by Nigel Barber, Ph.D. | psychologytoday.com
Throughout Europe, births to single mothers more than doubled between 1990 and 2010 (from 17.4 to 38.3 percent, 1). Imagine if it were to increase at the same rate for the next two decades! Such rapid changes are very unusual historically. They cry out for explanation from social scientists.
This steep rise in single parenthood is found in most developed countries, including the U.S. Here, single parenthood increased from around 5.3 percent in 1960 to 41 percent in 2009 (2).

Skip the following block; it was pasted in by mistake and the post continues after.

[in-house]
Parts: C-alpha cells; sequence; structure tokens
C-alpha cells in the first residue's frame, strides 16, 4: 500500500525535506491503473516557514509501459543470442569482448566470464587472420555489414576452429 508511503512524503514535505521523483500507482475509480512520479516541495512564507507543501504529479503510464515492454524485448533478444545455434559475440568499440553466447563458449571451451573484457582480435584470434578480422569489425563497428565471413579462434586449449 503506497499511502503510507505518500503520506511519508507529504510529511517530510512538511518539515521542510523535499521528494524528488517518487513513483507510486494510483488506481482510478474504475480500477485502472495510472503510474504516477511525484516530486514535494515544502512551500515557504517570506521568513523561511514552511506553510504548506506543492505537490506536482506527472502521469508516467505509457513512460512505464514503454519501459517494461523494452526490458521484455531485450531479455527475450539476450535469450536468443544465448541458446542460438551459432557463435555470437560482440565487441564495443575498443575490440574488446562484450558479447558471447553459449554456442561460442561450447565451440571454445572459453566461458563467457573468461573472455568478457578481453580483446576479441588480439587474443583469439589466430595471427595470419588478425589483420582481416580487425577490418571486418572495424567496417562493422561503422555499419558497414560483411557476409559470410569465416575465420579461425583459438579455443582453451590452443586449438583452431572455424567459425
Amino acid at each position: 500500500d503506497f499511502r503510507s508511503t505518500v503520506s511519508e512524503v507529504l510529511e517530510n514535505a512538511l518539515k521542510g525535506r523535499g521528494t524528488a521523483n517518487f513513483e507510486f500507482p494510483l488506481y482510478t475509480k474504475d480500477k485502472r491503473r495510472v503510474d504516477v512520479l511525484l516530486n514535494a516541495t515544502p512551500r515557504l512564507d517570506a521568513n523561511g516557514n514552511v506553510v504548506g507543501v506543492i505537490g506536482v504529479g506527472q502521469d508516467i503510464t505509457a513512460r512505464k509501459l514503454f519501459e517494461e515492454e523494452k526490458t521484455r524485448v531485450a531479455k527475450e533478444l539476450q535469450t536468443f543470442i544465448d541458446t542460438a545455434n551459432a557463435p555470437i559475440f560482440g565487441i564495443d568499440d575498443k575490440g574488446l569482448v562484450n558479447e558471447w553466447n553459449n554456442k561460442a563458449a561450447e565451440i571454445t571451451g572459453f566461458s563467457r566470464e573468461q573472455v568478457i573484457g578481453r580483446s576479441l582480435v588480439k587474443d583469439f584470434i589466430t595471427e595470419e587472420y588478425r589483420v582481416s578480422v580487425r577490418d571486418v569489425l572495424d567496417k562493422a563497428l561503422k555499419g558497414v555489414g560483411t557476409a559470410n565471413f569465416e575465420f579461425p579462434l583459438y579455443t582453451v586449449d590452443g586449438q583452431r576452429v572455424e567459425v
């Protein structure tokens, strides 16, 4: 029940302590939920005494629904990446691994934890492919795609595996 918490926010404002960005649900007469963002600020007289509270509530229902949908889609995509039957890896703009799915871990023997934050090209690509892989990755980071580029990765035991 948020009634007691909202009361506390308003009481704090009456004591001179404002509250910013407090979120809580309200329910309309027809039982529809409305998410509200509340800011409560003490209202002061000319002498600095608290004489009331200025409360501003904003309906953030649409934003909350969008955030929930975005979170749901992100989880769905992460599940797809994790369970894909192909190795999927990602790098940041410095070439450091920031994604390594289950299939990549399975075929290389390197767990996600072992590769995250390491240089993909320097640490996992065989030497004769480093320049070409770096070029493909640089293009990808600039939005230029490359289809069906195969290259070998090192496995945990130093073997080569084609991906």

The surge in single parenthood in Europe
Change was even more rapid in some European countries. Births outside marriage increased by a factor of 21 in Ireland between 1960 and 2011 (from 1.6 to 33.7 percent, 1) and a factor of 23 in Belgium (from 2.1 to 49.2 percent). These are not the most rapid growth rates either. Single parenthood increased by a factor of 32 in the Netherlands (1.4 to 45.3 percent) and Malta (0.7 to 22.7 percent).